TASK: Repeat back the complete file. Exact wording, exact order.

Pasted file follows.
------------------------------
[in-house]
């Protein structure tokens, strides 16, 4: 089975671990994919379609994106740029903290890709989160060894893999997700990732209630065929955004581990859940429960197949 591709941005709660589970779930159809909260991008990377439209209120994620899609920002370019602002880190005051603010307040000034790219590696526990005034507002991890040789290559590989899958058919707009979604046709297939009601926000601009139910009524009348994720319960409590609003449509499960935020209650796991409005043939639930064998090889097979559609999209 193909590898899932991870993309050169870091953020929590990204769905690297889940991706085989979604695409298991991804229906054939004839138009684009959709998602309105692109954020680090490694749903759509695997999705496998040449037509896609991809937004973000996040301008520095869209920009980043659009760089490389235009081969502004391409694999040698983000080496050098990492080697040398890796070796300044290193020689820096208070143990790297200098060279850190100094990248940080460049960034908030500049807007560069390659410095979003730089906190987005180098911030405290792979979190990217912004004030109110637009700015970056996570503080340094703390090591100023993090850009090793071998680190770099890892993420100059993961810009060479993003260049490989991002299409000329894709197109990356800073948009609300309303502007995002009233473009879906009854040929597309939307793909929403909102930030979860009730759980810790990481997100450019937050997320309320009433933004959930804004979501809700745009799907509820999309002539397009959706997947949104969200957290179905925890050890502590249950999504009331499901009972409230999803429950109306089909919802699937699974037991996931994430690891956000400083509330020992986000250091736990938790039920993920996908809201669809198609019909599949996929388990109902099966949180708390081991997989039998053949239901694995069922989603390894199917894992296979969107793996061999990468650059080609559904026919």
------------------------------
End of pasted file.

[in-house]
């Protein structure tokens, strides 16, 4: 089975671990994919379609994106740029903290890709989160060894893999997700990732209630065929955004581990859940429960197949 591709941005709660589970779930159809909260991008990377439209209120994620899609920002370019602002880190005051603010307040000034790219590696526990005034507002991890040789290559590989899958058919707009979604046709297939009601926000601009139910009524009348994720319960409590609003449509499960935020209650796991409005043939639930064998090889097979559609999209 193909590898899932991870993309050169870091953020929590990204769905690297889940991706085989979604695409298991991804229906054939004839138009684009959709998602309105692109954020680090490694749903759509695997999705496998040449037509896609991809937004973000996040301008520095869209920009980043659009760089490389235009081969502004391409694999040698983000080496050098990492080697040398890796070796300044290193020689820096208070143990790297200098060279850190100094990248940080460049960034908030500049807007560069390659410095979003730089906190987005180098911030405290792979979190990217912004004030109110637009700015970056996570503080340094703390090591100023993090850009090793071998680190770099890892993420100059993961810009060479993003260049490989991002299409000329894709197109990356800073948009609300309303502007995002009233473009879906009854040929597309939307793909929403909102930030979860009730759980810790990481997100450019937050997320309320009433933004959930804004979501809700745009799907509820999309002539397009959706997947949104969200957290179905925890050890502590249950999504009331499901009972409230999803429950109306089909919802699937699974037991996931994430690891956000400083509330020992986000250091736990938790039920993920996908809201669809198609019909599949996929388990109902099966949180708390081991997989039998053949239901694995069922989603390894199917894992296979969107793996061999990468650059080609559904026919």